Although there is substantial scientific evidence that fluoride is essential for the formation of strong teeth and bones, there remains considerable debate regarding its use beyond childhood. In addition, many communities already fluoridate the water supply. Those who live in areas with unfluoridated water and wish to add fluoride to their dental care regimen, should discuss options with their dentist. Because of other available options, and due to the controversial nature of fluoride, a company has chosen to provide a fluoride-free toothpaste that everyone in the family can use and enjoy.



April 2012


It is estimated that 25% of the world’s population, and approximately 50% of pre-school children worldwide have anaemia.  50% of anaemia cases are due to iron deficiency.  Studies have shown that iron deficiency in infancy is related to poorer cognition in childhood.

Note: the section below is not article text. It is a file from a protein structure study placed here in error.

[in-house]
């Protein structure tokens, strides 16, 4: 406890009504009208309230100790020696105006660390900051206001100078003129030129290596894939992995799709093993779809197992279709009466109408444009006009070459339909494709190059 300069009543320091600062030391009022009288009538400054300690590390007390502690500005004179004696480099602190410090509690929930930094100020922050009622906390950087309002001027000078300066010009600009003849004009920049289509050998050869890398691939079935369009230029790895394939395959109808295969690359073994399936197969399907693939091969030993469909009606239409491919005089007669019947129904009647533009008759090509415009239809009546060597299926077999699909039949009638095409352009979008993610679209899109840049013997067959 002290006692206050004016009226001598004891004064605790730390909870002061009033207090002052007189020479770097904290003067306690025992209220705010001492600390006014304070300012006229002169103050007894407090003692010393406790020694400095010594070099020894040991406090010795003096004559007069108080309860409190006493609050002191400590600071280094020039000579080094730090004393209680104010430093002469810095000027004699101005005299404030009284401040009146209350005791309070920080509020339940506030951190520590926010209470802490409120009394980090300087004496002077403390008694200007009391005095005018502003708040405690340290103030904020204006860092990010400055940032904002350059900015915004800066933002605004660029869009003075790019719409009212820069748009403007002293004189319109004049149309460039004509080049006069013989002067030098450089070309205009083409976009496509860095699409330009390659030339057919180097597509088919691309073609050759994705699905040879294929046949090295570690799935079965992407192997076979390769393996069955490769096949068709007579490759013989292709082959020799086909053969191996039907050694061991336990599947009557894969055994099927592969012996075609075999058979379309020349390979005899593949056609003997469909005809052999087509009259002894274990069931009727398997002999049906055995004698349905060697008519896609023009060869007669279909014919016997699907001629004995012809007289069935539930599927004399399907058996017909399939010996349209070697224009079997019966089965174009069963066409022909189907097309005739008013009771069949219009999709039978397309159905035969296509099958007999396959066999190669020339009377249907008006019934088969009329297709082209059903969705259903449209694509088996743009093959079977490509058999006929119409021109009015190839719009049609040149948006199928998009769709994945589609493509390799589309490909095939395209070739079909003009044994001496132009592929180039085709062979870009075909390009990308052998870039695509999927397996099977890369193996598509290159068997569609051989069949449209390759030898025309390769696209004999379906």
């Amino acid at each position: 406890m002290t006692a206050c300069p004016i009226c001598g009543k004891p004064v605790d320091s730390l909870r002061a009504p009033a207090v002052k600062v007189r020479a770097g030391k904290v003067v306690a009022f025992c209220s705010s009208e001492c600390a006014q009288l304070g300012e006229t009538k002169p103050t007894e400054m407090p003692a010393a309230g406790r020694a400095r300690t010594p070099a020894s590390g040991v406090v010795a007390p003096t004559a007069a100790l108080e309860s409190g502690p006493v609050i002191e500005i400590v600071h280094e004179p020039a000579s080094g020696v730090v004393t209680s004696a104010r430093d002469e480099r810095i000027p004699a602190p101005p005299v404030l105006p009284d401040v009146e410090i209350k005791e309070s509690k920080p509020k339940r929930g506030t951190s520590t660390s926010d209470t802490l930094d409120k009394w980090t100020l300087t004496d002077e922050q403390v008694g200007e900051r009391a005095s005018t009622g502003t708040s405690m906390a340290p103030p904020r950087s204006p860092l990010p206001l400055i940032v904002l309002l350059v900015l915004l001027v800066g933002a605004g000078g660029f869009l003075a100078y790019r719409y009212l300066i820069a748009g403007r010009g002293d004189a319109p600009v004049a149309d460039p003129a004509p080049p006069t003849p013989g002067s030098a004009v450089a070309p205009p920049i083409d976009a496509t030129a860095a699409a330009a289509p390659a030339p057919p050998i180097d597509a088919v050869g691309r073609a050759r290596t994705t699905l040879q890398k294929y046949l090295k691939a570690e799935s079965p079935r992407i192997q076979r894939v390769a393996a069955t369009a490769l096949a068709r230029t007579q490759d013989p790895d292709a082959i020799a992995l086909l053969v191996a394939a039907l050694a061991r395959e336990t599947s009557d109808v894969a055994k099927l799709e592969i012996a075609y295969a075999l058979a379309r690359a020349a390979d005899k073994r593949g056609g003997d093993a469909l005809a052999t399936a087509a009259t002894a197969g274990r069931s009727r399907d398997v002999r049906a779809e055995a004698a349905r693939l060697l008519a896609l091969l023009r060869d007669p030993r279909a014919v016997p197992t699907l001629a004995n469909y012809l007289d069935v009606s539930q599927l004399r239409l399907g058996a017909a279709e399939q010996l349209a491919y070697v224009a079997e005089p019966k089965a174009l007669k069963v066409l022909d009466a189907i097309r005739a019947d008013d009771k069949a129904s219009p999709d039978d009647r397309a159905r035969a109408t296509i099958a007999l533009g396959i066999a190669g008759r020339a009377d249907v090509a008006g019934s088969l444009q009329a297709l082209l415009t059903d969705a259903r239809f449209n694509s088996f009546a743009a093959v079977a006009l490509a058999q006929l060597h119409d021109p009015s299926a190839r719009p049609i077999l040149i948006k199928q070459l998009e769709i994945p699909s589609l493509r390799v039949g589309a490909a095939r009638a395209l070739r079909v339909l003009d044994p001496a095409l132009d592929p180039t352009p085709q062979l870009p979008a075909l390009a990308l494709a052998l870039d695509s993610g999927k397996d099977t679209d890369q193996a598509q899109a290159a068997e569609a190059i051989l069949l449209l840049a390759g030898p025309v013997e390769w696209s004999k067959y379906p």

Iron is an essential mineral that plays key function in oxygen transport and storage.  Iron deficiency is associated with fatigue, lethargy, impaired cognitive and motor function.  The risk factors of developing iron deficiency anaemia (IDA) include low iron intake, poor absorption of iron, and high iron demand particularly during infancy, growth spurts, adolescence, and pregnancy.  In observational studies anaemia and iron deficiency are associated with cognitive deficits, suggesting that iron supplementation may improve cognitive function.

A recent meta-analysis assessed whether iron supplementation improved cognitive functions including concentration, intelligence, memory, psychomotor skills and scholastic achievement.  Fourteen RCTs on iron supplementation in males and females aged 6 years and older were included in this analysis.